USEPA Finalizes Stronger Chemical Risk Evaluation Process to Protect Workers and Communities

risk assessment form for chemical

The U.S. Environmental Protection Agency (USEPA) recently finalized a rule to strengthen the process for conducting risk evaluations on chemicals under the Toxic Substances Control Act (TSCA). The improvements to USEPA’s processes advance the goals of the chemical safety law, ensure TSCA risk evaluations comprehensively account for the risks associated with a chemical, and provide a solid foundation for protecting public health from toxic chemicals.

TSCA risk evaluations are the basis for USEPA’s risk management rules that protect people and the environment from harmful chemicals. The final rule includes:

  • Consideration of real-world exposure scenarios such as multiple exposure pathways (e.g., in air and water) to the same chemical, and combined risks from multiple chemicals when USEPA has the scientific information to do so, which may be particularly important for communities who face greater exposures or susceptibilities to chemicals than the rest of the general population.  
  • A requirement that risk evaluations are comprehensive in scope and do not exclude conditions of use or exposure pathways.
  • Clarifications to ensure USEPA appropriately considers risks to all workers in its risk evaluations.
  • Consideration of chemical uses that may be required for national security or critical infrastructure by other Federal agencies.
  • Assurance USEPA will continue to use the best available science to conduct risk evaluations, that decisions are based on the weight of the scientific evidence, and that risk evaluations will be peer reviewed in accordance with both Federal and USEPA guidance.
  • Discussion of chemical-specific fit-for-purpose approaches that allow for varying types and levels of analysis so that risk evaluations focus less rigorously on the conditions of use that are expected to pose low potential risk and can reliably be completed within the timeframes required by the statute.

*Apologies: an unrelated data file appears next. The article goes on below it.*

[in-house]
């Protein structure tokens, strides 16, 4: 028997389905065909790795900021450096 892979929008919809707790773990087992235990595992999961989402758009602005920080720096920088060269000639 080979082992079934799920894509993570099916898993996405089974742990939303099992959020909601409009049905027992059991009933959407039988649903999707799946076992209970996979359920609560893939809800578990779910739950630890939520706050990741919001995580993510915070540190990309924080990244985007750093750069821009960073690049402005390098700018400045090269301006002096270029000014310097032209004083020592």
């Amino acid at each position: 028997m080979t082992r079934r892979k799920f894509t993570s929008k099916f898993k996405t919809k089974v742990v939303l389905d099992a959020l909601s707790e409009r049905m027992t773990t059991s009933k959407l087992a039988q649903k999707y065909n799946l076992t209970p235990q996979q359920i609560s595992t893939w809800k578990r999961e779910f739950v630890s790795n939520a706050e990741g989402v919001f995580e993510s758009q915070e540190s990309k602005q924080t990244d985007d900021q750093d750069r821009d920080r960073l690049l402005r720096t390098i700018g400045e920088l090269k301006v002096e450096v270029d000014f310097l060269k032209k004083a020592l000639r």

• A clear requirement for risk evaluations to culminate in a single risk determination on the chemical substance, rather than on individual chemical conditions of use in isolation, and improved communications regarding the uses that significantly contribute to the unreasonable risk.
  • New procedures and criteria for whether and how USEPA will revise scope and risk evaluation documents, to improve transparency.
  • Adjustments to the process for submission and review of manufacturer requests for risk evaluations of chemicals to better align with the process and timeline associated with USEPA-initiated risk evaluations, while also ensuring that the agency can use the authorities provided under the law for gathering any needed additional information on such chemicals.
  • A requirement that risk evaluations must explicitly consider overburdened communities when identifying potentially exposed and susceptible populations as relevant to the risk evaluation.

Visit the USEPA website to access additional information about the TSCA risk evaluation process.